UI student receives Fulbright grant to study work-life balance in Japan

Daniel Goering was awarded a 2015-16 Fulbright U.S. Student Award, which he will use to conduct a mixed methods interdisciplinary study at a benefits firm in Tokyo, Japan. Daniel, of Agency, IA, is currently a PhD candidate in Organizational Behavior and Human Resources Management at the University of Iowa’s Tippie College of Business.

Daniel Goering
Daniel will investigate methods of work-life balance in Tokyo, Japan through a Fulbright U.S. Student Grant

In Japan, Daniel will collaborate with experts at the University of Tokyo to study issues of work-life balance and investigate methods to reduce burnout from stressful work environments.

As baby boomers retire, working adults in the U.S. and Japan are faced with an increasingly demanding work environment as a result of a shrinking workforce, which can lead to a vicious cycle of stress and work-family conflict.

To address the issue, Daniel will integrate the unique concept of ikigai with American positive psychology theories in hopes of finding a way to break this cycle.

Ikigai is a Japanese cultural concept meaning, “a purpose which imbues one’s life with meaning and worth,” or “the pursuit of a life worth living.” Daniel’s study investigates whether or not focusing on others’ happiness can help break the vicious cycle of stress, burnout and work-family conflict in employees.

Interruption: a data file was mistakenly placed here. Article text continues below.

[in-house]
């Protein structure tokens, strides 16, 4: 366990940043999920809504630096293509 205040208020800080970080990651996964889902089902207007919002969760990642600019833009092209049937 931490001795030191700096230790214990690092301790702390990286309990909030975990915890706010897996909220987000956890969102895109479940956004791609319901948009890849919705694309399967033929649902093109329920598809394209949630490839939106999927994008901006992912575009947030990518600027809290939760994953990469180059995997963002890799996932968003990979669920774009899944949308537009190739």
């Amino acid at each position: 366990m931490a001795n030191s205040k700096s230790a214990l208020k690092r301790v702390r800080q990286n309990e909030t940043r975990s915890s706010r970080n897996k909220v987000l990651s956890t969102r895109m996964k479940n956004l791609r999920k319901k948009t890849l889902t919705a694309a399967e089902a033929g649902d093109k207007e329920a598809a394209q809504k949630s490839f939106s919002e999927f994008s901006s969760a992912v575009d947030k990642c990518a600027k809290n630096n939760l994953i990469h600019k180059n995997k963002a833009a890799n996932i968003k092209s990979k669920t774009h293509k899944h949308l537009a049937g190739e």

“The concept of ikigai (explains) one’s unique purpose and way of giving back to which he or she is especially suited; my research is my unique way of giving back, my ikigai,” Goering said.

In addition to his research, Daniel hopes to engage the host country by leading stress resilience and work-life balance executive training workshops scheduled for May 2016 at JX Nippon Oil, Pasona and Rotary International with help from his sponsors at the University of Tokyo. Daniel will then share the results with all participating organizations and present his findings at two academic conferences.

“It is my hope to improve the lives of individuals and families through this current study as well as my future research as a professor.”

Upon his return, Daniel will finish developing a dissertation proposal relating to increasing resilience to work-family stress, culminating in his PhD in organizational behavior.

His Fulbright grant will allow him to develop his research stream of international work-family issues, which he hopes will lead to multiple high-impact journal publications. Daniel’s goal is to become a tenure-track professor and thought leader in management.

Daniel is one of 13 Fulbright U.S. Student Program grant winners from the University of Iowa for 2015-16. See the full list of winners.

The primary source of funding for the Fulbright Program is an annual appropriation made by the U.S. Congress to the U.S. Department of State, Bureau of Educational and Cultural Affairs. For more information on applying for a Fulbright through the University of Iowa, visit our Fulbright page.

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